For biological sciences student, life revolves around orchids

Keeping a plant alive takes special care and a good level of patience. Keeping orchids alive and beautiful is tougher still.

From his lab at the Fairchild Tropical Botanic Garden, FIU biological sciences student Myles Covington is conducting research on orchids – one of the largest family of flowering plants in the world.

Ghost orchid

Covington is particularly interested in the endangered Dendrophylax lindenii, also known as the ghost orchid. As one of the only leafless orchids in the world and almost completely white, this plant got its name because at night, it’s flowers can look like a floating ghost.

The majority of Covington’s work with these unique species consists of propagation, or the growing of the orchids. He also works with their genetics, trying to piece together a plan to conserve the ghost orchids that are left.

“These two tasks in combination help to understand what can be done to increase their numbers and is a majority of the grey area when it comes to starting a conservation effort,” he said.

While the coronavirus pandemic briefly paused most work at Fairchild, workers watered Covington’s orchids on occasion.

“There was definitely water and heat stress just from how incredibly hot it gets, but now that the rain is back, it is getting much easier to manage,” he said.

Once Fairchild reopened, Covington got back to work.

His research doesn’t stop at Fairchild, however. He takes his knowledge of plants to FIU, where Covington studies how orchids manage the transition from moving to a flask where they are grown to their final destination in the humid outdoors.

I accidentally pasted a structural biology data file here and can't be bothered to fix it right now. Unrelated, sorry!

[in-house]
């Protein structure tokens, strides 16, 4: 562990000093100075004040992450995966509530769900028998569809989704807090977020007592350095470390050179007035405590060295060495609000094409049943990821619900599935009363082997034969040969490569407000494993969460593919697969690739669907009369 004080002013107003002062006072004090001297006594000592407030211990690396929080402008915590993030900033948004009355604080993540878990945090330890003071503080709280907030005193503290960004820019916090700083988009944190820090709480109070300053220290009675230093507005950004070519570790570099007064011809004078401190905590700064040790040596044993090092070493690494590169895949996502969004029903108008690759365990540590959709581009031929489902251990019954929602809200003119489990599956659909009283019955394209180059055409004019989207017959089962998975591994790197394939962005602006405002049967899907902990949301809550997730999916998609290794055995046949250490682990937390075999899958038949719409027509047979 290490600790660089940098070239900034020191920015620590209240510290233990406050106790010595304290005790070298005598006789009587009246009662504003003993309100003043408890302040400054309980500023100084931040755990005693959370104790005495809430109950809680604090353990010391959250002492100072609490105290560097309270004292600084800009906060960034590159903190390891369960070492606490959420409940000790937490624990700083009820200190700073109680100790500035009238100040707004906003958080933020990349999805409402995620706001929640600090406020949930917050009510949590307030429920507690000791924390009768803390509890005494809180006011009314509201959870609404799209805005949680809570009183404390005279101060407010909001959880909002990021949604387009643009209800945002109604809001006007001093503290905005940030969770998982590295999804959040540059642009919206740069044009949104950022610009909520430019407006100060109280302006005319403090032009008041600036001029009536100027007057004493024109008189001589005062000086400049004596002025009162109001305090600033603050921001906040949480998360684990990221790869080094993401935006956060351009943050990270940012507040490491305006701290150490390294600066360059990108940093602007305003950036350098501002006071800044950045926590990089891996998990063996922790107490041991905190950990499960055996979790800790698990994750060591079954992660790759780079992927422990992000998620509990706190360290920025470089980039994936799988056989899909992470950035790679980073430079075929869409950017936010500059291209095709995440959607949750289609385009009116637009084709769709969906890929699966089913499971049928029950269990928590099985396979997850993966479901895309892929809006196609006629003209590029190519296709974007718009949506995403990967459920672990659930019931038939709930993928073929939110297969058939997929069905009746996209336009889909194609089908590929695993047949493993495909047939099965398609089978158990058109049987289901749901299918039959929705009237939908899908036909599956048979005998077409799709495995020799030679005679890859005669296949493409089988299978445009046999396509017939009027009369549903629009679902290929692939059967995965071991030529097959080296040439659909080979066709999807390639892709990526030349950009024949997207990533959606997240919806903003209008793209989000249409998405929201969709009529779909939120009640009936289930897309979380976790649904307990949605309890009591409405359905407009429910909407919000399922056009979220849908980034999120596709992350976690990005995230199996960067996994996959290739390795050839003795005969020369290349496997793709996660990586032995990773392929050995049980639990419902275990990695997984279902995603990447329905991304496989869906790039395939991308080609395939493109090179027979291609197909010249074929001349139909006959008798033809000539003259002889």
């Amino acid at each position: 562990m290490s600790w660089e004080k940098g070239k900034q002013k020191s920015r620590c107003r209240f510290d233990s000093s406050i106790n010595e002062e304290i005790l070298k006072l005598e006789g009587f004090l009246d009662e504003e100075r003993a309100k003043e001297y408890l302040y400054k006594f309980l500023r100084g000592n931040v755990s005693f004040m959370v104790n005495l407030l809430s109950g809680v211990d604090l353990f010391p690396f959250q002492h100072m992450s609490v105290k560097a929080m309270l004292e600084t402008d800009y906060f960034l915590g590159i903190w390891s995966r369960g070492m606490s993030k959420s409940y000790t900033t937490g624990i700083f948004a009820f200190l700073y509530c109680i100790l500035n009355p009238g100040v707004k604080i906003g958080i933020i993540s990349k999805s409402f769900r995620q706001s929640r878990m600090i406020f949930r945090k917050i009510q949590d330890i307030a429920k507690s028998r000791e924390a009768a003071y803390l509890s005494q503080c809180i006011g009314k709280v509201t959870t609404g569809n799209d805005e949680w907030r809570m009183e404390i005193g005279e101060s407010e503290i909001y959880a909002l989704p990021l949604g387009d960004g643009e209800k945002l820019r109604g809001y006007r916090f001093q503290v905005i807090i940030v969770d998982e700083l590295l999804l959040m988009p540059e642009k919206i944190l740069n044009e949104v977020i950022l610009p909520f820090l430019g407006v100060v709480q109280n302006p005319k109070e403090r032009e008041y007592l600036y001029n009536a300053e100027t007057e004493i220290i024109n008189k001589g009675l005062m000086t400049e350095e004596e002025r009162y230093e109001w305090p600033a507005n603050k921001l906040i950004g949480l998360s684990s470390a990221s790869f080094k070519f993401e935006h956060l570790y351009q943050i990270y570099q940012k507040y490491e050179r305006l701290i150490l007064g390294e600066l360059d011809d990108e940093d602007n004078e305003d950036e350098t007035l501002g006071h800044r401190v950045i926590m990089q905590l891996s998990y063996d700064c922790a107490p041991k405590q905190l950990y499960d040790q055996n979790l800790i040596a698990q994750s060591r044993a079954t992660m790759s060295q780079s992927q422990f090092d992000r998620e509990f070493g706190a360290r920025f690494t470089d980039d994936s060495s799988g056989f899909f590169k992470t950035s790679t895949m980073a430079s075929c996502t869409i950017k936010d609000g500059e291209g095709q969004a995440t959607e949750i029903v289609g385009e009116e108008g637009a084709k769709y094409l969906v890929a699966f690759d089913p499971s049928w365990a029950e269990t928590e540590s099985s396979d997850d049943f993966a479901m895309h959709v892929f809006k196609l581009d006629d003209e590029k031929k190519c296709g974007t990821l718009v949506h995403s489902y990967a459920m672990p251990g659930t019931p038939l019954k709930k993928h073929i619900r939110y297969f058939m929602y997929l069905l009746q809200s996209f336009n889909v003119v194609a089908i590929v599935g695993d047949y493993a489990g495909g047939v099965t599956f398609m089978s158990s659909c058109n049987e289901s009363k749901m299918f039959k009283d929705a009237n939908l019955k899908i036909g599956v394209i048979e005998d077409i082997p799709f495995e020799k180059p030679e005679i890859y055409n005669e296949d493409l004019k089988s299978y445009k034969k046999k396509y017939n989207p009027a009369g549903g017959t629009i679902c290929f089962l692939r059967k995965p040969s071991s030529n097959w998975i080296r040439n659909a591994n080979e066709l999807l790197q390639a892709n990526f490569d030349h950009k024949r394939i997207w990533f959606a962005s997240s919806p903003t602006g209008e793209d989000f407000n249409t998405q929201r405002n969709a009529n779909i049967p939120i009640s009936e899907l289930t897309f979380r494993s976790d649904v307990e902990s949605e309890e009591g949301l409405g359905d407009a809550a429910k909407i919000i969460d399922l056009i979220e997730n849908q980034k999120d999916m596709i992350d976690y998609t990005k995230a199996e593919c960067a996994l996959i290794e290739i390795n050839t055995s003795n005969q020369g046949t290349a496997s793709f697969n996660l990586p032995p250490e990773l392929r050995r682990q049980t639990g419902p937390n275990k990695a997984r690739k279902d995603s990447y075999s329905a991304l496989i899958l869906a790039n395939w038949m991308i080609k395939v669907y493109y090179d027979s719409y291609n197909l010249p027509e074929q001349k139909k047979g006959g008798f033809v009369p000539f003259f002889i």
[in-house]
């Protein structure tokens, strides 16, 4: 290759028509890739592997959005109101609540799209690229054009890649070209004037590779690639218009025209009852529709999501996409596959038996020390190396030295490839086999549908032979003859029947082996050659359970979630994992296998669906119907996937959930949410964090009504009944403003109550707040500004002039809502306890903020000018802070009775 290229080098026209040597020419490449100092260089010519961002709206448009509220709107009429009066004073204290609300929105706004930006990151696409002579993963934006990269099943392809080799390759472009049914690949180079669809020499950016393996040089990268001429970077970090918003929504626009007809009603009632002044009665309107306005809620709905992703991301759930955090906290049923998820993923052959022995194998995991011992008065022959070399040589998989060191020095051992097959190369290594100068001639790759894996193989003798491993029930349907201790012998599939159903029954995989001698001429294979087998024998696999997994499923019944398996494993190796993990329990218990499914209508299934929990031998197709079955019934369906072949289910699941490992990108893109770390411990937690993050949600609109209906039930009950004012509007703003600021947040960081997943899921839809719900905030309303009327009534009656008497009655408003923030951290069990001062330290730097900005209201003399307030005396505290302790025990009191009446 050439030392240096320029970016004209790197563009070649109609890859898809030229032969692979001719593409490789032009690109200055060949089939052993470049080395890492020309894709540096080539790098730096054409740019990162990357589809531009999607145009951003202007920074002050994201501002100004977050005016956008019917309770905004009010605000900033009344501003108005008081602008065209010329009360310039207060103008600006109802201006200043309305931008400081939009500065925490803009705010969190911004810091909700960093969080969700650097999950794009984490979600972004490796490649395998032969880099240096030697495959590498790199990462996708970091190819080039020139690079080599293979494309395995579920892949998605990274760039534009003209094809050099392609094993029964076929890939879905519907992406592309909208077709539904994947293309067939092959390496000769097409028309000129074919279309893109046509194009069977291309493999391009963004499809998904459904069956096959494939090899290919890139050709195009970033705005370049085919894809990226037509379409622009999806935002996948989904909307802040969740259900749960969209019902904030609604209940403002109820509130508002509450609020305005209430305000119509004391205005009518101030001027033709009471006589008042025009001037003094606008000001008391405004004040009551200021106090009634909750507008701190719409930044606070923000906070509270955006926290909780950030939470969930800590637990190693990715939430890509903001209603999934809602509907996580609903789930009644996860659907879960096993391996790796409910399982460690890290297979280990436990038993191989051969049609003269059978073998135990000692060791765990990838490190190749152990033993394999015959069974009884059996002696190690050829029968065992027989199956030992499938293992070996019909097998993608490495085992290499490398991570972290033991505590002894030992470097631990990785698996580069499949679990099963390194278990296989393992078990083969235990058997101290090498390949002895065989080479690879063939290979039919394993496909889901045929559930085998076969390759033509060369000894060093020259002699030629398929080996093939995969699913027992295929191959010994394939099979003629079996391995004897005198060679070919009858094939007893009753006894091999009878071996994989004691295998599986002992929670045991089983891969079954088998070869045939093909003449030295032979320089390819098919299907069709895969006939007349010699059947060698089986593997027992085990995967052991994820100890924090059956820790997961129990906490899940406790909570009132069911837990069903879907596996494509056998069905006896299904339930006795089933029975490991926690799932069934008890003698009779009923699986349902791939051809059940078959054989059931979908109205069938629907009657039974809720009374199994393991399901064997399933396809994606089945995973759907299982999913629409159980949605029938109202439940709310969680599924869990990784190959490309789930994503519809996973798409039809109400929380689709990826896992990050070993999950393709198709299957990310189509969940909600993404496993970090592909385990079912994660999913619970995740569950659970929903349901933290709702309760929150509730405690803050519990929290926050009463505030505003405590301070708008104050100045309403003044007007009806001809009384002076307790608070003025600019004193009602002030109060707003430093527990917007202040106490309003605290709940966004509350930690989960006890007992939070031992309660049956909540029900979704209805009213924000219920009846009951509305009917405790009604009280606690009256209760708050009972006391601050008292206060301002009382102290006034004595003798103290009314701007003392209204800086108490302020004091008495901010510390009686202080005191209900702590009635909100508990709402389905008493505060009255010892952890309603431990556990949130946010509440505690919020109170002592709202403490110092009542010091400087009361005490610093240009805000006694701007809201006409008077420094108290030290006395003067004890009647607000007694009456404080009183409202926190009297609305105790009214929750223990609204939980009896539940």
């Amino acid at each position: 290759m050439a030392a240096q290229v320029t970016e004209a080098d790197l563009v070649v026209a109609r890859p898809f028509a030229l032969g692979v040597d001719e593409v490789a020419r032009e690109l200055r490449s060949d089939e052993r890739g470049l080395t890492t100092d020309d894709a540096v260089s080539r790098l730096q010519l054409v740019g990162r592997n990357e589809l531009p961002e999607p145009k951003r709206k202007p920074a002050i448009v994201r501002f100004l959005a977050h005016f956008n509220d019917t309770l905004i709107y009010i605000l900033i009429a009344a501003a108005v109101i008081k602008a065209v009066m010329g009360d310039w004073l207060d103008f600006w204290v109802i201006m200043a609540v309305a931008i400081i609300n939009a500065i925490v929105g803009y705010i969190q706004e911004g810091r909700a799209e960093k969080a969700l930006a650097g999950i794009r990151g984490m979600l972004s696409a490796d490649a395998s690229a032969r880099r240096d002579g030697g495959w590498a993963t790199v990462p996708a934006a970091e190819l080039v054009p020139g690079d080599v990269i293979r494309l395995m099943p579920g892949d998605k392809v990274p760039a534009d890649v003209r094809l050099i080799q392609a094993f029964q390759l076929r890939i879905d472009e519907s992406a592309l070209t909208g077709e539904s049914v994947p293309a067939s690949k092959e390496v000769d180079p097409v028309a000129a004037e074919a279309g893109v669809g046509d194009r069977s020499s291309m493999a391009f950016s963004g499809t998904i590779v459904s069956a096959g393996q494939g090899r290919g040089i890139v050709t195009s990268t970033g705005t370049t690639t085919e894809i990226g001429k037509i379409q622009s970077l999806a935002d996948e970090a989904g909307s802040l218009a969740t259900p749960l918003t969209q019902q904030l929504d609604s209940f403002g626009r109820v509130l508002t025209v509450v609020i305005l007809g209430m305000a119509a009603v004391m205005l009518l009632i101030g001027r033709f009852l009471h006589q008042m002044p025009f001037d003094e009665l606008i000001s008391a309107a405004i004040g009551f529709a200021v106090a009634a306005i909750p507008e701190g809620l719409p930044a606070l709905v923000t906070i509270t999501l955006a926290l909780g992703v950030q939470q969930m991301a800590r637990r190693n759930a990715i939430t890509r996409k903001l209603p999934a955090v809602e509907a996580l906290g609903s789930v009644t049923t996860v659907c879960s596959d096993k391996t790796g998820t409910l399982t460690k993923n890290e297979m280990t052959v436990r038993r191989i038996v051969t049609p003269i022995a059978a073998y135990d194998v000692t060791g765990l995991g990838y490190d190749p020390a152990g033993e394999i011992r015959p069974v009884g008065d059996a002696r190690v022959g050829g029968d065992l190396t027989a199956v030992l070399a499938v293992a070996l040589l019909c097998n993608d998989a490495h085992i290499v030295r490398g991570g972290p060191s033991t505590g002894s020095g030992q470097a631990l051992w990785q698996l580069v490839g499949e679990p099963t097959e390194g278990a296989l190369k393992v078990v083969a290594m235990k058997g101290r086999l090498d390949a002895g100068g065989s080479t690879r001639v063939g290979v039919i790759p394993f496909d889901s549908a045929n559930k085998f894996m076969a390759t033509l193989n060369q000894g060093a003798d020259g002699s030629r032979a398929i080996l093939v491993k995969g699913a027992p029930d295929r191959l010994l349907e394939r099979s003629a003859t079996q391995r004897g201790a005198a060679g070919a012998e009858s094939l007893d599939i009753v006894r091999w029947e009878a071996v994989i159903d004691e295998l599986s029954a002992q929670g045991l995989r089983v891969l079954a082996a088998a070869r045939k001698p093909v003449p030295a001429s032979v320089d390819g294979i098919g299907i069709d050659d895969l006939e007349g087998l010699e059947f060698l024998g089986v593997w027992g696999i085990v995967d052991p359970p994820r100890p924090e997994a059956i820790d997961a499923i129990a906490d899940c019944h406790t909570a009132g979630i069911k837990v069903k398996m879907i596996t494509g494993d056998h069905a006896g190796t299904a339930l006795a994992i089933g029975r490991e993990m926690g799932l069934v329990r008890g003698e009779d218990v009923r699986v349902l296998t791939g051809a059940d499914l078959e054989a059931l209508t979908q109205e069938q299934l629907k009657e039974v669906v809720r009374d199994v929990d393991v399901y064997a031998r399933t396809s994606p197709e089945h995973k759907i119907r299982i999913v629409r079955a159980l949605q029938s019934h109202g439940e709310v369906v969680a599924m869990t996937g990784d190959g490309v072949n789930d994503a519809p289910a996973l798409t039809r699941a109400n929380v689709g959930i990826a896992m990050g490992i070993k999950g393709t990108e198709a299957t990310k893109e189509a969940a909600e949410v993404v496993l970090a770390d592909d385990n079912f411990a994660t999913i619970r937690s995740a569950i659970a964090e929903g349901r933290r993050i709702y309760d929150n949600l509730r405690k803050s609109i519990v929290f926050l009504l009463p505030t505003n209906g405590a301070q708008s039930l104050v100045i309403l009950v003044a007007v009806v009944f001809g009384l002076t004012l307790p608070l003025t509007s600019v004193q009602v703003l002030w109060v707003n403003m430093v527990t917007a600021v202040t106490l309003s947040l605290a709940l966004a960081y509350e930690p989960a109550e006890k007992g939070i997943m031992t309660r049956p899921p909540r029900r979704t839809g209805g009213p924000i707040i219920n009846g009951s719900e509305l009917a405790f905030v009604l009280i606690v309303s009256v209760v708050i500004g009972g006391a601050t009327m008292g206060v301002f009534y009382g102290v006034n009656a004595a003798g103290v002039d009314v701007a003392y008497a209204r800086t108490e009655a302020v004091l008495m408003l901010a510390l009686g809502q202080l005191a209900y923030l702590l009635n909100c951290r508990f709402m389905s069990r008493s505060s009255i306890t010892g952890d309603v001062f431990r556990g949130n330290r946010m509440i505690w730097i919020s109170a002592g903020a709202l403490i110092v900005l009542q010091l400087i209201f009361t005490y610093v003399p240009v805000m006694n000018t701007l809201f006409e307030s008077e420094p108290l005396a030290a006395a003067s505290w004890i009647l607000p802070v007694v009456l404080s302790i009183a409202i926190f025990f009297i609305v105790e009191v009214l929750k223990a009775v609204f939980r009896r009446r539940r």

Covington discovered he had a green thumb when, as a child, he grew plants with his family. To this day, he meticulously cares for more than 20 plants at home. Still, when he first enrolled at FIU, Covington was a pre-med student focused on medical biology.

He later rediscovered his roots and love for plants, changing his focus to plant biology and studying orchids under professor Krishnaswamy Jayachandran, director of the Agroecology Program. The program also helped Covington land a plant pathology internship with the USDA in South Carolina last summer.

“FIU really gave me a platform to turn my passion into a career,” he said.

Covington first worked as an intern in Fairchild’s microbiology program in 2016 before volunteering for the Million Orchid Project, which seeks to reintroduce native orchids throughout South Florida.

myles covington

“Through the project we are able to get orchids from Fairchild out to schools and students as an educational program,” he said. “We have contracted with different communities and municipalities to plant the right native species in public areas for even more people to enjoy.”

His work also gained recognition in a recent interview with CBSMiami.

Covington plans to graduate from FIU in 2021 and attend graduate school to continue his studies in genomic research. He hopes his work will make others more appreciative of plants and generate a limitless supply of young, native orchids in the South Florida community.